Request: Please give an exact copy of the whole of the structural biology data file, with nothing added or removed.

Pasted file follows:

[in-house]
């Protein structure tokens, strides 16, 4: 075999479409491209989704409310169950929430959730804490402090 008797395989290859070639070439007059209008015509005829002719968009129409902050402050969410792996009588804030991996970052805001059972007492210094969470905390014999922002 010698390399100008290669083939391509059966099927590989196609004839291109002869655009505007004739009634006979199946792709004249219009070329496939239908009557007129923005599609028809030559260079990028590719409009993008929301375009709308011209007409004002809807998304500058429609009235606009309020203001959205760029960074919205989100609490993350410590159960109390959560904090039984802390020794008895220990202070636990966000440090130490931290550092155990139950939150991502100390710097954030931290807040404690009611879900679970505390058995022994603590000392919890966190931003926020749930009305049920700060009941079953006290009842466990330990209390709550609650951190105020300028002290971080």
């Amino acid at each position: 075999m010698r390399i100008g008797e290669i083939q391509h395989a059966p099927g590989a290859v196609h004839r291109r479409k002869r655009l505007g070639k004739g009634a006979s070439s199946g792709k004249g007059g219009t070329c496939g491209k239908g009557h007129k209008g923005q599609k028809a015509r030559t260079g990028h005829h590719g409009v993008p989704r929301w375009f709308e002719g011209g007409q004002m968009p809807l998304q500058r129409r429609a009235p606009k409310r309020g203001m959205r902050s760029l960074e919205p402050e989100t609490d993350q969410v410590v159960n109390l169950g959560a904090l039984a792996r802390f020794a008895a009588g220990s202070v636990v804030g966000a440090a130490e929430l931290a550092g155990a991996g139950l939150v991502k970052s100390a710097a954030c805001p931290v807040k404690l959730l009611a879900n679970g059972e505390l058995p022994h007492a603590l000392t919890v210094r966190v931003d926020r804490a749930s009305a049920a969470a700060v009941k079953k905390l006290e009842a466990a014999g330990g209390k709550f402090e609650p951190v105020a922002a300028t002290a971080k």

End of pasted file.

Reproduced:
[in-house]
């Protein structure tokens, strides 16, 4: 075999479409491209989704409310169950929430959730804490402090 008797395989290859070639070439007059209008015509005829002719968009129409902050402050969410792996009588804030991996970052805001059972007492210094969470905390014999922002 010698390399100008290669083939391509059966099927590989196609004839291109002869655009505007004739009634006979199946792709004249219009070329496939239908009557007129923005599609028809030559260079990028590719409009993008929301375009709308011209007409004002809807998304500058429609009235606009309020203001959205760029960074919205989100609490993350410590159960109390959560904090039984802390020794008895220990202070636990966000440090130490931290550092155990139950939150991502100390710097954030931290807040404690009611879900679970505390058995022994603590000392919890966190931003926020749930009305049920700060009941079953006290009842466990330990209390709550609650951190105020300028002290971080």
């Amino acid at each position: 075999m010698r390399i100008g008797e290669i083939q391509h395989a059966p099927g590989a290859v196609h004839r291109r479409k002869r655009l505007g070639k004739g009634a006979s070439s199946g792709k004249g007059g219009t070329c496939g491209k239908g009557h007129k209008g923005q599609k028809a015509r030559t260079g990028h005829h590719g409009v993008p989704r929301w375009f709308e002719g011209g007409q004002m968009p809807l998304q500058r129409r429609a009235p606009k409310r309020g203001m959205r902050s760029l960074e919205p402050e989100t609490d993350q969410v410590v159960n109390l169950g959560a904090l039984a792996r802390f020794a008895a009588g220990s202070v636990v804030g966000a440090a130490e929430l931290a550092g155990a991996g139950l939150v991502k970052s100390a710097a954030c805001p931290v807040k404690l959730l009611a879900n679970g059972e505390l058995p022994h007492a603590l000392t919890v210094r966190v931003d926020r804490a749930s009305a049920a969470a700060v009941k079953k905390l006290e009842a466990a014999g330990g209390k709550f402090e609650p951190v105020a922002a300028t002290a971080k």